8 ANNEX A CSUS Situation Report Form (from the CSUS Multi-hazard Emergency Plan) 8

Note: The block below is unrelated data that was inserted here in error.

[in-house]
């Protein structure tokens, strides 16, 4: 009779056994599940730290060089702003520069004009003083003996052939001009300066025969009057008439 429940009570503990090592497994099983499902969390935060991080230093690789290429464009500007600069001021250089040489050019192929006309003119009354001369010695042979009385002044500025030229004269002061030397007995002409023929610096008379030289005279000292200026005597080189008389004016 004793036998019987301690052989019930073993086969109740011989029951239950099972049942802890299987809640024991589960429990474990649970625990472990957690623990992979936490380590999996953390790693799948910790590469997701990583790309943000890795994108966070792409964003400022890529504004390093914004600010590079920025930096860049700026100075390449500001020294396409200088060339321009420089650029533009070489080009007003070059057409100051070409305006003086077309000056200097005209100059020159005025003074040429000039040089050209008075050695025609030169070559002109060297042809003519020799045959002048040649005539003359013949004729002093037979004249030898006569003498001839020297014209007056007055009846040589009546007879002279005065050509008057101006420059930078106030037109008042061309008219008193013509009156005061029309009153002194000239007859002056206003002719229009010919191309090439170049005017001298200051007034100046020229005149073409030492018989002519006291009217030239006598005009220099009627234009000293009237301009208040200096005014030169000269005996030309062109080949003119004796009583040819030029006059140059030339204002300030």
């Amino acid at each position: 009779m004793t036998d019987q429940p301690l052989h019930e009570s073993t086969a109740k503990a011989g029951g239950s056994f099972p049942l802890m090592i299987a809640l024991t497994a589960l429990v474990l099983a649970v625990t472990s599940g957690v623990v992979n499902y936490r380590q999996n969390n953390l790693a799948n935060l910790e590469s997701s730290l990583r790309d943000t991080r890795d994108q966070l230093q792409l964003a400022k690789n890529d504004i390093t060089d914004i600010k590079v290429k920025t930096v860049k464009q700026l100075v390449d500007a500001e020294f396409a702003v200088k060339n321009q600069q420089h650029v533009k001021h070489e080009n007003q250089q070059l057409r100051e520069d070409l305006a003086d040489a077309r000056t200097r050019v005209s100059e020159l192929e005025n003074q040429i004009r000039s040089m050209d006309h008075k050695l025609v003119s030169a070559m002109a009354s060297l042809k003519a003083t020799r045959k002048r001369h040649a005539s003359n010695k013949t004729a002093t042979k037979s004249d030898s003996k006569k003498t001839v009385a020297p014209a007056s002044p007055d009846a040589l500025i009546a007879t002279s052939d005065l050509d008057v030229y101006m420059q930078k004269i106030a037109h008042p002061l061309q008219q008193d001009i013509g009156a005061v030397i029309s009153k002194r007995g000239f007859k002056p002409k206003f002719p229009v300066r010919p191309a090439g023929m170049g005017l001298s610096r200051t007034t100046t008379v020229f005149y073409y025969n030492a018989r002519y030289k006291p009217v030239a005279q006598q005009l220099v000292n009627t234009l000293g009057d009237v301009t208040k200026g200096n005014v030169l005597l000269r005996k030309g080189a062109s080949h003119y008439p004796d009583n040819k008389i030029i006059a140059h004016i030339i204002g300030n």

9 ANNEX B Bomb Threats Phone Call Bomb Threats PAY ATTENTION to the caller and obtain as much information as possible. Be alert and calm. If possible, have another person call 911, if using a campus phone or if using your cell phone while you keep the caller on the line. Try not to alert the caller. ASK THE FOLLOWING QUESTIONS: When will the bomb explode? Where is it right now? What does it look like? What will cause it to explode? KEEP THE CALLER ON THE PHONE as long as possible. Listen carefully to the caller. NOTE THE FOLLOWING DETAILS: Exact words of the caller Speech pattern and/or accent Emotional state Age and gender of the caller Background noises (e.g. traffic) If you have a display phone, note any information shown. Date of time of call AFTER YOU HANG UP, CONTACT THE UNIVERSITY POLICE DEPARTMENT at 911, if using a campus phone or if using your cell phone. University police officers may conduct a search of the facility. Faculty and staff are requested to make cursory inspections of their areas for suspicious objects and to report findings to the University police at 911 if using a campus phone or if using your cell phone. If you observe a suspicious object on campus, do not approach or handle the object! Clear out of the area immediately and call 911 if using a campus phone or if using your cell phone. A building may be evacuated on the orders of the University police or an officer of the University (Vice President, Dean, or their designee). After the situation is resolved, counseling services are available for students through Psychological Counseling Services at (916) and faculty/staff through the Employee Assistance Program at (916) If you would like specific training for your area for responding to bomb threats, contact the University police at (916) to schedule an appointment. 9